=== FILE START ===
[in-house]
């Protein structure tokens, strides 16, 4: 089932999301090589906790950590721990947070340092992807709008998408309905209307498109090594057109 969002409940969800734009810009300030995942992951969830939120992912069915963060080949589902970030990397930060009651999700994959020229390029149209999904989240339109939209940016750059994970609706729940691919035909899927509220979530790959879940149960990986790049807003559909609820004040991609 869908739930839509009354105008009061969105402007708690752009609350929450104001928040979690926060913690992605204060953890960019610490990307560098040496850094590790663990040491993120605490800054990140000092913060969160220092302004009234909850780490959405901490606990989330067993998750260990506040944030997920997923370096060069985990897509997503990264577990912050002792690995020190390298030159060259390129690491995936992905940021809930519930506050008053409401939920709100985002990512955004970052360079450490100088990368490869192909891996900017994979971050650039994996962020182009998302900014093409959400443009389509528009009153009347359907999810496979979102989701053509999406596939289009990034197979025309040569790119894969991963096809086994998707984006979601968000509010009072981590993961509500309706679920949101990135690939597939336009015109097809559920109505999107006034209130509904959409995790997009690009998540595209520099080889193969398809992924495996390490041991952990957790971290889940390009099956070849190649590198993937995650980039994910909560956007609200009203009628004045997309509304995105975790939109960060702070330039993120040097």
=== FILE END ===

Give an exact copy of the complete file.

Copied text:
[in-house]
């Protein structure tokens, strides 16, 4: 089932999301090589906790950590721990947070340092992807709008998408309905209307498109090594057109 969002409940969800734009810009300030995942992951969830939120992912069915963060080949589902970030990397930060009651999700994959020229390029149209999904989240339109939209940016750059994970609706729940691919035909899927509220979530790959879940149960990986790049807003559909609820004040991609 869908739930839509009354105008009061969105402007708690752009609350929450104001928040979690926060913690992605204060953890960019610490990307560098040496850094590790663990040491993120605490800054990140000092913060969160220092302004009234909850780490959405901490606990989330067993998750260990506040944030997920997923370096060069985990897509997503990264577990912050002792690995020190390298030159060259390129690491995936992905940021809930519930506050008053409401939920709100985002990512955004970052360079450490100088990368490869192909891996900017994979971050650039994996962020182009998302900014093409959400443009389509528009009153009347359907999810496979979102989701053509999406596939289009990034197979025309040569790119894969991963096809086994998707984006979601968000509010009072981590993961509500309706679920949101990135690939597939336009015109097809559920109505999107006034209130509904959409995790997009690009998540595209520099080889193969398809992924495996390490041991952990957790971290889940390009099956070849190649590198993937995650980039994910909560956007609200009203009628004045997309509304995105975790939109960060702070330039993120040097």